Statutory limitations are that membership in FHL
Bank System is restricted to institutions making
loans on 1- to 4-family dwelling units and that Fed-
eral associations may lend only 15 percent of assets on
first liens of improved real estate consisting of other
than "homes" or "combination of homes and busi-
ness property."

Actually most loans by member institutions are made on owner-occupied 1- or 2-family homes.

Title I: On improvement loans, which constitute the great bulk, over 70 percent in amount (78 percent in number) have been made with respect to single family dwellings; 16 percent in amount on multifamily dwellings; 4 percent on farm homes and buildings; and an aggregate of 8 percent on commercial and industrial buildings and garages. New homes constructed are 1-family, of inexpensive type and design. Title II: Almost entirely nonfarm housing. Bulk of homes insured (99 percent of new homes and 93 percent of existing homes) have been single family. Many of homes financed are in new subdivisions planned and developed from beginning with cooperation of FHA. Rental projects average 120 dwelling units (median project, however, averages 71 units) and consist generally of dwellings of the 2- or 3-story walk-up variety.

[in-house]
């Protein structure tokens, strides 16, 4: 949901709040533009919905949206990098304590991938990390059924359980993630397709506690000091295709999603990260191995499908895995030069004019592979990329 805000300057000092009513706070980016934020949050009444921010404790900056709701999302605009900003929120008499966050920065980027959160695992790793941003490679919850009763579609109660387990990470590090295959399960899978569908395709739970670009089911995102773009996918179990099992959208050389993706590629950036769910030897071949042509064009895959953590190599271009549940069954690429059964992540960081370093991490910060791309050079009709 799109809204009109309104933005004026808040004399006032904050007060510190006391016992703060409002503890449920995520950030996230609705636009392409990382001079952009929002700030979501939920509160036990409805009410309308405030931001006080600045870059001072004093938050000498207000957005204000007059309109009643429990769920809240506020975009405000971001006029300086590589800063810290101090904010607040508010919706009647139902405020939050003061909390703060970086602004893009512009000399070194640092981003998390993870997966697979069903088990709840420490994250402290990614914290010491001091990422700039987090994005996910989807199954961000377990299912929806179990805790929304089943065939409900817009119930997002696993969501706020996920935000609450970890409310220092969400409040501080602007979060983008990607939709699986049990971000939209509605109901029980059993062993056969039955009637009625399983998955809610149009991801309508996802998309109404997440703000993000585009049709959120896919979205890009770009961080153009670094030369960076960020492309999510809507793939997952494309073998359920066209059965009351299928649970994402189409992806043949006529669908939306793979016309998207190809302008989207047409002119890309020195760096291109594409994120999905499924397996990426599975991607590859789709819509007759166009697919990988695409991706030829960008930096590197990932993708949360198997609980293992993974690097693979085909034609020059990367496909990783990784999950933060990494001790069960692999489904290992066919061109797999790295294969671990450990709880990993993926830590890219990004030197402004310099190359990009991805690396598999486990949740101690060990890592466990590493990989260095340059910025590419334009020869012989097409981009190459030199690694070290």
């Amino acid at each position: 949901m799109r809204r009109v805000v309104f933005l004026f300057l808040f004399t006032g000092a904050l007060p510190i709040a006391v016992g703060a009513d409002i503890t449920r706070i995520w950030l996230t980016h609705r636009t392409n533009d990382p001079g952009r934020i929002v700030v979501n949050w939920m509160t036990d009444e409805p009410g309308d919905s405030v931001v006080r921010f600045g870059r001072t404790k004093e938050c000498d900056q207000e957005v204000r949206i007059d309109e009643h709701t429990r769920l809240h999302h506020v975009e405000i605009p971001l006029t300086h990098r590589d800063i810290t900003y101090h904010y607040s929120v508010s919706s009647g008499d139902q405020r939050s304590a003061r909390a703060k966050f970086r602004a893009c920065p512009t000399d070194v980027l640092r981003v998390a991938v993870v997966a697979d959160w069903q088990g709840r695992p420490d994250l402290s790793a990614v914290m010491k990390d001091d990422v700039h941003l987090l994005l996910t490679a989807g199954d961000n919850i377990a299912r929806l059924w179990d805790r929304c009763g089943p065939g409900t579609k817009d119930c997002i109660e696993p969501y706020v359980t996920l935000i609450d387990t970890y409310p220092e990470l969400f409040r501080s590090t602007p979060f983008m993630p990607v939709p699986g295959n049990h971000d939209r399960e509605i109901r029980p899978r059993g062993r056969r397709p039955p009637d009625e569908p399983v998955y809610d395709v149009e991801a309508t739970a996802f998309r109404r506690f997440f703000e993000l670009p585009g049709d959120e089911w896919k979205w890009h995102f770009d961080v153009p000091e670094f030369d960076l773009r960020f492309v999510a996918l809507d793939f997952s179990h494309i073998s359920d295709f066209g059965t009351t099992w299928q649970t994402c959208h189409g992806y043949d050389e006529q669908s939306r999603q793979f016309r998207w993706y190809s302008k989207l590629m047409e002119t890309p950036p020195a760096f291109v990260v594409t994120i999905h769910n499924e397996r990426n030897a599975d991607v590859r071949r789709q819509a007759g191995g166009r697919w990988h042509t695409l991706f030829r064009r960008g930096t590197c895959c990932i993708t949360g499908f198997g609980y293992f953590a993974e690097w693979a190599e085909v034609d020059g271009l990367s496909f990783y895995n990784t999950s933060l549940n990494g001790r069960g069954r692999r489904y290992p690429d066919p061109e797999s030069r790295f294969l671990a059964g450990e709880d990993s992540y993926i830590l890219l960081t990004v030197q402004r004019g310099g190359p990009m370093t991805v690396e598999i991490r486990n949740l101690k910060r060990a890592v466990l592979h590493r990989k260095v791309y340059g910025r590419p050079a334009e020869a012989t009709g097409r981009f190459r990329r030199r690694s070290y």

The statute provides that projects must be
developed to promote serviceability,
efficiency, economy, and stability, and
that they may not be of elaborate or ex-
pensive design or materials. Projects
are large scale in size, simply and sturdily
designed for a 60-year life, are adapted to
local custom and tradition, and range
from individual group homes in small
communities to large apartment build-
ings in New York City.

A number of contracts have been en-
tered into providing for farm housing.
of simple design and construction, to pro-
vide decent and sanitary accommoda-
tions for low income farm families.